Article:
Boston March 19 1797
My dear Sir
I experience a reluctance in addressing you lest I should absorb a certain portion of your time which ought to be used for more important purposes.
I doubt whether I ought to congratulate you on being elevated to the Cheif Magistracy of the United States; for it is questionable <
wheth> very questionable, whether there are not more thorns than roses in the situation. But I religiously felicitate my Country on having you at the helm of Government. And in doing this, I feel the operation of a certain selfishness that Our maker interwove in our construction. I feel a confidence in the safety of our political bark. The elevation was justly your due; and had any other person been chosen, the majority of Electors in my poor opinion would either have been ignorant of your character, or unworthy of the trust reposed in them
Your speech on the day of your inauguration appears, to have given general satisfaction. The part relatively to France is peculiarly pleasing, as thereon hopes are entertained that you may devise some decisive, and prompt expedient to prevent that rash people from pushing us to extremities. A little further, and every principle of attachment in this Country will be uprooted forever, and the public mind prepared to embrace the first opportunity, of being avenged for the unprovoked outrages we are suffering.
Whether this crisis can be avoided is with the little information I possess, entirely uncertain. But it appears highly proper, that every experiment which would afford the least hope, should be tried. If after every effort, nothing should be found to be effective, the American people would meet with fortitude, an event which could not by their cheif Magistrate be controuled or averted—
Among the expedients which have presented themselves to my mind, the one I am about to mention, only, seems to promise much; and I confess I should entertain considerable hopes from it. I submit it with respectful diffidence as a suggestion, which may not before perhaps have been entertained by you.
Let Mr Jefferson be sent to France As soon as possible, as Envoy Extraordinary, to make those explanations of our situation and disposition towards France, and of their mistakes and errors towards us, which can be done with perfect truth, and which being told in the language of friendship by him, would most probably be acceptable. Their pride would be gratified by the mission of the Vice President of the United States—This circumstance of rank, and the high estimation he is held in as the friend of the french revolution would effect all the reconciliation that could possibly be effected by any measure whatever. If the mission should be unsuccessful, his report upon his return, would unite and brace the public mind to those exertions the case might require. In either event the glory and Wisdom of the measure would redound to the President of the United States, who would be considered as having done all that was possible to serve the interests of his Country.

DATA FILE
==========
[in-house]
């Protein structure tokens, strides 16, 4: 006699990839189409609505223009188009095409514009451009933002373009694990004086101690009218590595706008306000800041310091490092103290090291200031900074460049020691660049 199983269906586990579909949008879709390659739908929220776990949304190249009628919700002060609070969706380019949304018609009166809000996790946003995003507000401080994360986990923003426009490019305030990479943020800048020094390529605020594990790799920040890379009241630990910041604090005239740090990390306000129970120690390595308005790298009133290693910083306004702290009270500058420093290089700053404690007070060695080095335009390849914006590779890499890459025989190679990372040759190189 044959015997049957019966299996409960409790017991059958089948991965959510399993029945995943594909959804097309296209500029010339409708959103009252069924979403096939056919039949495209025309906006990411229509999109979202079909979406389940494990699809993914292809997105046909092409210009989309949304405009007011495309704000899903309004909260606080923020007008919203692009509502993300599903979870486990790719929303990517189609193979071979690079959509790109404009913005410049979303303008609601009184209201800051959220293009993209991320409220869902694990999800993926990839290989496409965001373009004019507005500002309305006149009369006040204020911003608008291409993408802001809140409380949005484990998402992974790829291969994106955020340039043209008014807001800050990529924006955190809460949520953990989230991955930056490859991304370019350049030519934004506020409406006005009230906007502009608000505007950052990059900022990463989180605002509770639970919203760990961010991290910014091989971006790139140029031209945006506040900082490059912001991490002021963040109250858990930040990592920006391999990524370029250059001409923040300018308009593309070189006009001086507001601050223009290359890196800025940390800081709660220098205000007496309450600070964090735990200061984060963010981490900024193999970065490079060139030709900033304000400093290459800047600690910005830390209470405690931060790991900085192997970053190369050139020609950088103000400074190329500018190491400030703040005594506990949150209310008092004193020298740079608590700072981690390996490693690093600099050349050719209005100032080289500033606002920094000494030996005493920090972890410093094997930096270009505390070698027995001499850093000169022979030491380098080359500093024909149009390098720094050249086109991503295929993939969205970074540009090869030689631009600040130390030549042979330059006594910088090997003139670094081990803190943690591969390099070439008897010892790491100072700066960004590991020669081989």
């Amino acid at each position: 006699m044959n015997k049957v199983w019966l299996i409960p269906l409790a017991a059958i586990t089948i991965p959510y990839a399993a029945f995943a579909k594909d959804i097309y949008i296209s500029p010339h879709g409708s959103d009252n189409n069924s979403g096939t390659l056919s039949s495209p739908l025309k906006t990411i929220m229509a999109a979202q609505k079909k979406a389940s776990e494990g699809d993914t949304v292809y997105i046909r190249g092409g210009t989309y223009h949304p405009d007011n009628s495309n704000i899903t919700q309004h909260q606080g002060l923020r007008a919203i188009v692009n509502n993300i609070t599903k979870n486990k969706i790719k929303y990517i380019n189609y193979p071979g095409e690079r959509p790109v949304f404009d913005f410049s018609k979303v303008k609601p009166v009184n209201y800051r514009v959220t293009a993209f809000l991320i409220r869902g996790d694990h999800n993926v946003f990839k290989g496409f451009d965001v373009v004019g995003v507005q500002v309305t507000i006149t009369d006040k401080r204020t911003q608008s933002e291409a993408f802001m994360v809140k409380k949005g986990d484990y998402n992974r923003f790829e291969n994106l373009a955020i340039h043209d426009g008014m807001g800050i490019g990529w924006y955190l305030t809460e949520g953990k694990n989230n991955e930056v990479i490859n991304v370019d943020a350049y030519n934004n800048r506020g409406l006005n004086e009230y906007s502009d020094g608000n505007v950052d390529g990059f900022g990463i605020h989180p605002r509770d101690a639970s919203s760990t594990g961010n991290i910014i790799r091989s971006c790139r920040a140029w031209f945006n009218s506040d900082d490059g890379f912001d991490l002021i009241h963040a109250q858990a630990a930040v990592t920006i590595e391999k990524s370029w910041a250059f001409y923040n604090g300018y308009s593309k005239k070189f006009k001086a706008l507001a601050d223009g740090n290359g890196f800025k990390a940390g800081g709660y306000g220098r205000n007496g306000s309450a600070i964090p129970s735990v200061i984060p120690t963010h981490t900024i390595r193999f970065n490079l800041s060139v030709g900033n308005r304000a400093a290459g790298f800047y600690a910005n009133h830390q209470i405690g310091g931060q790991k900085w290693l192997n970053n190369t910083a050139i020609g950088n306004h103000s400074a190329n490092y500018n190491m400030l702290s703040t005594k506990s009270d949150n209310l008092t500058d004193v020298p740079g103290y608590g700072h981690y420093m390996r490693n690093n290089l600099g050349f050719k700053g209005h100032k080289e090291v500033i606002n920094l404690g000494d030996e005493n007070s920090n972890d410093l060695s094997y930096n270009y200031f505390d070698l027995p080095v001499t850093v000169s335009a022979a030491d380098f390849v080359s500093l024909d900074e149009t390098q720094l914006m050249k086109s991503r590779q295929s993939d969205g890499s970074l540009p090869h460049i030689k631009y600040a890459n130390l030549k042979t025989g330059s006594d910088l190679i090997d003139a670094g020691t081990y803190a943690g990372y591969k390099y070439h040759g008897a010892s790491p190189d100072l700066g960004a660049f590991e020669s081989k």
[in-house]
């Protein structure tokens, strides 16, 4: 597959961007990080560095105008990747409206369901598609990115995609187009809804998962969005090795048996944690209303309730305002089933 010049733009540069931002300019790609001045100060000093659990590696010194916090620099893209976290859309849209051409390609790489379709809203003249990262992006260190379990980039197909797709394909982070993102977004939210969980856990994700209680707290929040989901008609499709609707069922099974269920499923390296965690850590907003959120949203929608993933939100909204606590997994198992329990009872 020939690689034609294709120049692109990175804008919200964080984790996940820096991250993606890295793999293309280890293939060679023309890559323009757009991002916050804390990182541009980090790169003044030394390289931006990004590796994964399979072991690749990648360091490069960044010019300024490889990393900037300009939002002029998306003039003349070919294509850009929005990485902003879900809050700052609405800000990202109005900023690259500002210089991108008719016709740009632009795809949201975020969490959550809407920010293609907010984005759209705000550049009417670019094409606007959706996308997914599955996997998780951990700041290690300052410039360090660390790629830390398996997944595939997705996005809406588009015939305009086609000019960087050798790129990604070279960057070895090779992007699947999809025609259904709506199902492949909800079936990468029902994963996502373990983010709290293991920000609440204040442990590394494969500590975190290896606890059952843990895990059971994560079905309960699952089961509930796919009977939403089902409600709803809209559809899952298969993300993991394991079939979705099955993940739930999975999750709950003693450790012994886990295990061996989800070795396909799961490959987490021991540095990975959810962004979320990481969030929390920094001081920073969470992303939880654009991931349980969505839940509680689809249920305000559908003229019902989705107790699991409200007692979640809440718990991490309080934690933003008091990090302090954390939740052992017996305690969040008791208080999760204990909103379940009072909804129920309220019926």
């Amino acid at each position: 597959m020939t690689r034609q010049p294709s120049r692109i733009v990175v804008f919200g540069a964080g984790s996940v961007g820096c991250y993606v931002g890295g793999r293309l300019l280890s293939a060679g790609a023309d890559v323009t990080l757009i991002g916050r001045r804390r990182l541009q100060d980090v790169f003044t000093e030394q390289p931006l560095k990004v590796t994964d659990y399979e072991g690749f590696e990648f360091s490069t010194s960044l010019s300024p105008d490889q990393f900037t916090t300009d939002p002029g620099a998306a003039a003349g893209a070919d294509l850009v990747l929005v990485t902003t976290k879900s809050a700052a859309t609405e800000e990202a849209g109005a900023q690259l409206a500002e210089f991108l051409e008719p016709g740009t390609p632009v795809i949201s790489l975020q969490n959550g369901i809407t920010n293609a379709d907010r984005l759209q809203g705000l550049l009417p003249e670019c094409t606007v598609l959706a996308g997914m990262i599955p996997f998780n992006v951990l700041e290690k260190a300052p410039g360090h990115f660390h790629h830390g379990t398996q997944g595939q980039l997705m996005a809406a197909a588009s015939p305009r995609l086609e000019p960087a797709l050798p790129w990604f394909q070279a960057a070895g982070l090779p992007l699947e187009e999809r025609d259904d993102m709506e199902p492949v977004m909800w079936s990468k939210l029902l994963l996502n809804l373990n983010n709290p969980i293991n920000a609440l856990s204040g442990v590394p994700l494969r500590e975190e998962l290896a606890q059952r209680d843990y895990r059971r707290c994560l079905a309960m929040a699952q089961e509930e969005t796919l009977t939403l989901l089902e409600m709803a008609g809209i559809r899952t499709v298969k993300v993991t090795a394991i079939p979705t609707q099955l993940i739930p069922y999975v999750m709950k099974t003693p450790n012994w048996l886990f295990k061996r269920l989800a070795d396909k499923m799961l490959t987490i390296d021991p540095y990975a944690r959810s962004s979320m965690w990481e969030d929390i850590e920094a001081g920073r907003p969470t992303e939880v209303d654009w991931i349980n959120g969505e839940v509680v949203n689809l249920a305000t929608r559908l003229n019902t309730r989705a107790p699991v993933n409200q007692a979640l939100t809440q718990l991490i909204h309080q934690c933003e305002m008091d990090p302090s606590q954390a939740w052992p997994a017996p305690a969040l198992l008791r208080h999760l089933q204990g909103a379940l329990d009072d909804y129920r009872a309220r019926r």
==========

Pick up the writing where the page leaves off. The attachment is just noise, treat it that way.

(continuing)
The measure would be highly acceptable to the great majority of Federalists who wish peace with all the world—The party in this Country whose Zeal for France has been greater than their love for the United States would be delighted with the event. For excepting some renegade foreigners, it cannot be supposed that many native Americans would wish to plunge their Country in a war
It may be suggested that General Pinckneys pride would be hurt by this step. I should believe the contrary. On so momentous a crisis in the affairs of his country, it would be natural for him to be pleased, with the countenance of so dignified a person as the Vice President, and one so much known and respected in France.
It may perhaps be further suggested, that the dignity of the United States would be wounded by sending so important a character in the Government, on such a mission—But this objection could not be a sound one, when the magnitude of the measure should be considered, and that the cheif Justice was employed in a similar case.<
[. . .]>—But the dignity of character is an important requisite in the mission. I entertain so good an opinion of Mr Jeffersons patriotism, as to beleive he would not hesitate at, much less refuse the offer.
The motive which has induced this suggestion, is as pure, as it is respectful to you. I know not the reasons which might be urged against its adoption. But there may exist just and insuperable objections, with which I am unacquainted. Every political measure is susceptible of various views, and it is the duty of good Citizens to repose themselves with confidence under the protection of their government—No person possesses this confidence in a greater degree than I do on the present instance, and there is no one who wishes more sincerely that your administration may be prosperous to your Country, and glorious to yourself.
I am by dear sir / with perfect respect and / attachment / Your most Obedient / Servant
MHi: Adams Papers.